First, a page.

On 5 December 2013, the Vatican announced that it had set up a new Committee on sex abuse and that the “the initiative was also in line with the zero tolerance approach of Pope Emeritus Benedict XVI.”
Pope John Paul II has rightly been hailed for his contribution to bringing down the Soviet Union. But another thing he brought down was any chance that the Church’s canon law might prevent priests from sexually attacking more children. Pontifical secrecy under canon law prevented bishops from reporting any information they had obtained in a canonical investigation of child sex abuse to the police. But the problem might not have been so bad had John Paul II not rendered the Church’s internal disciplinary laws useless for dismissing sex abusing priests. Canon law had its faults before 1983, but under the new Code, it was hopeless.
In recent enquiries in Australia, Church figures have variously described the chances of dismissing a priest for paedophilia through the canonical processes as “very difficult” (Cardinal Pell), “close to hopeless” (Bishop Malone) “very, very difficult” (Archbishop Hart) “impossible” (Bishop Manning) and the whole procedure was “unworkable” (Fr Brian Lucas).
Pope John Paul II introduced some procedural reforms in 2001 with the Motu Proprio, Sacramentorum Sanctitatis Tutela. Pope Benedict XVI revised them in 2010, but all they did was to simplify some of the procedures to return to the situation that existed before the 1983 Code. There was no change whatsoever to the problems that the 1983 Code created for dismissing a priest for sexually assaulting children. The problems are:
• The Vatican Catch 22 defence: a priest cannot be dismissed for paedophilia because he is a paedophile. (Canon 1321). The Murphy Commission in Ireland referred to three cases where appeals had been upheld in Rome on the grounds that the priest was diagnosed as a paedophile, one of them being Fr. Tony Walsh, a notorious serial paedophile who features in the documentary Mea Maxima Culpa.
• The requirement to use “pastoral” methods to reform the priest prior to putting him on trial for sex abuse (Canon 1341). This was the reason that priests were sent off to treatment centres and shifted around – canon law required that attempts be made to reform him before he was even put on trial.
• The standard of proof for dismissal of a priest is “moral certitude”, a standard equivalent to the criminal standard of proof under Australian, English and United States law (Canon 1608).
In any coherent legal system, where a particular law is found to be defective or inadequate, the legislature will change the wording of the law so that those involved in enforcing and applying it know that they have to act differently. If a “zero tolerance” approach were to be adopted, it should be written into canon law. The procedural reforms of 2001 did not change the requirements for dismissal and they are not “zero tolerance”.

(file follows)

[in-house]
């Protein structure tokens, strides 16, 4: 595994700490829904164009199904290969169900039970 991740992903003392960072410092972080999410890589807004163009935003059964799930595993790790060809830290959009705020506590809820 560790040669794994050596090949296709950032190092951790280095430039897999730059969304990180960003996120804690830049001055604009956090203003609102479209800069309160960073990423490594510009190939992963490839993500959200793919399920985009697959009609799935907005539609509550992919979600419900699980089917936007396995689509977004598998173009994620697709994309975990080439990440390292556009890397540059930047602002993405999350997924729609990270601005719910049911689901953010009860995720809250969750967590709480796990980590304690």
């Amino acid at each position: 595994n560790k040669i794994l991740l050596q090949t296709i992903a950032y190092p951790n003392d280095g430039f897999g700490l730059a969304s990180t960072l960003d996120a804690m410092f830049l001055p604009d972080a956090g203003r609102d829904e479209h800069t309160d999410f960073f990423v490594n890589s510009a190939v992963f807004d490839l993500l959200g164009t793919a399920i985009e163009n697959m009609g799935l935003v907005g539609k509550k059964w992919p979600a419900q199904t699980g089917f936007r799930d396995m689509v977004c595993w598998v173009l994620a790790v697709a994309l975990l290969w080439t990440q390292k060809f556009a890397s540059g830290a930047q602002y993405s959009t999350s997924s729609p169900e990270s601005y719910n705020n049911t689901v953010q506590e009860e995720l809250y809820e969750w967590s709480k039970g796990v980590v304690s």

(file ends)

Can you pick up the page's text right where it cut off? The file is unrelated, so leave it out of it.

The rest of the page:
If the Vatican believes that people’s behaviour will change without a change in the wording of the law, then canon law, the oldest continuing legal system in the Western world, has been corrupted into what Humpty Dumpty said to Alice in Wonderland, “words mean what I choose them to mean, neither more nor less.”
Despite all the Church spin that everything changed after 2001, it is not surprising that there seems little change in practice. When asked at the Victorian Parliamentary Inquiry, why it took 18 years to dismiss Fr Desmond Gannon from the priesthood, Archbishop Hart said steps had been taken as early as 1993 to dismiss him, but Rome required “absolute certitude as to what took place” before doing so. Gannon had been sentenced in Victorian courts four times (in 1995, 1997, 2000, and 2009) for sex crimes against children, but four convictions beyond reasonable doubt were not enough to satisfy the “absolute certitude” of the Vatican. Despite Hart’s assertion that everything had changed after 2001, he was still having problems getting the Vatican to dismiss Gannon in 2011.
The Australian bishops were not the only ones to have had this kind of problem after the so called “reforms” of 2001. The recently released documents from the Archdiocese of Milwaukee confirm that the Vatican still had this reluctance to dismiss even when the priest was a serial paedophile and agreed to voluntary laicisation. And in three other cases where the priests refused to consent to laicisation, the directions from the Congregation for the Doctrine of the Faith were to (pastorally) ask them again to consent.
In 2003, Cardinal Francis George of Chicago, regarded as one of the American Church’s leading intellectuals, wrote an article, “Law and Culture” in the Ave Maria Law Review stating that if you want to change a culture (he was referring to racial discrimination in the United States), you have to change the law, because law entrenches and deepens a culture. Justice Ronald Sackville in his 2005 Federal Law Review article, “Courts and Social Change” made the same point. But that principle applies equally to canon law and its pervading culture of clericalism. If the law is not changed, (as Canons 1321, 1341 and 1608 have not been), one has to expect that Vatican bureaucrats will continue to interpret the law as they always had, and that before a priest is dismissed from the priesthood, “pastoral methods” must be used, “absolute certitude” is required, and the Vatican Catch 22 defence will still apply.
In 2002, the United States bishops requested Vatican approval of “zero tolerance” as part of its Dallas Charter. It was approved, but limited to the United States. If Benedict really did believe in zero tolerance, he would have applied it to the whole world after becoming Pope in 2005. He was then the absolute monarch with power to change canon law at the stroke of a pen. He didn’t lift a finger.
Kieran Tapsell is a retired solicitor and barrister with degrees in theology and law.